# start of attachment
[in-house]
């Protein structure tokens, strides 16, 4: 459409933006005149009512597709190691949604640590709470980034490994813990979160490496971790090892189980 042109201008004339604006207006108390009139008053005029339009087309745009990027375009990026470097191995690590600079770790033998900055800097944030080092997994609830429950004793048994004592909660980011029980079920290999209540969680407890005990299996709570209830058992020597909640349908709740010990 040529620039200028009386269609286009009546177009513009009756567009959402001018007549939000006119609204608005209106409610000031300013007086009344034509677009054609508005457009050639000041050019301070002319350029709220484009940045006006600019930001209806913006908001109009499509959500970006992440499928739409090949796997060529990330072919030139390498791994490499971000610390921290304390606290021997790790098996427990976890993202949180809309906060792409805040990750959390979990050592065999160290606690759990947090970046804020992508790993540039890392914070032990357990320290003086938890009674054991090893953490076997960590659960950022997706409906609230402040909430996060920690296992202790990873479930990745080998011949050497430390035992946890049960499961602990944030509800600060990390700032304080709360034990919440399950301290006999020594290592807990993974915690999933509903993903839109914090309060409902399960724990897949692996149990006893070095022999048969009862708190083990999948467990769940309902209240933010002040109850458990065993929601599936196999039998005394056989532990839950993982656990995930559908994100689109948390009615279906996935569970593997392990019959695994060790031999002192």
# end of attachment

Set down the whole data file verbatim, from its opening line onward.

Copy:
[in-house]
């Protein structure tokens, strides 16, 4: 459409933006005149009512597709190691949604640590709470980034490994813990979160490496971790090892189980 042109201008004339604006207006108390009139008053005029339009087309745009990027375009990026470097191995690590600079770790033998900055800097944030080092997994609830429950004793048994004592909660980011029980079920290999209540969680407890005990299996709570209830058992020597909640349908709740010990 040529620039200028009386269609286009009546177009513009009756567009959402001018007549939000006119609204608005209106409610000031300013007086009344034509677009054609508005457009050639000041050019301070002319350029709220484009940045006006600019930001209806913006908001109009499509959500970006992440499928739409090949796997060529990330072919030139390498791994490499971000610390921290304390606290021997790790098996427990976890993202949180809309906060792409805040990750959390979990050592065999160290606690759990947090970046804020992508790993540039890392914070032990357990320290003086938890009674054991090893953490076997960590659960950022997706409906609230402040909430996060920690296992202790990873479930990745080998011949050497430390035992946890049960499961602990944030509800600060990390700032304080709360034990919440399950301290006999020594290592807990993974915690999933509903993903839109914090309060409902399960724990897949692996149990006893070095022999048969009862708190083990999948467990769940309902209240933010002040109850458990065993929601599936196999039998005394056989532990839950993982656990995930559908994100689109948390009615279906996935569970593997392990019959695994060790031999002192």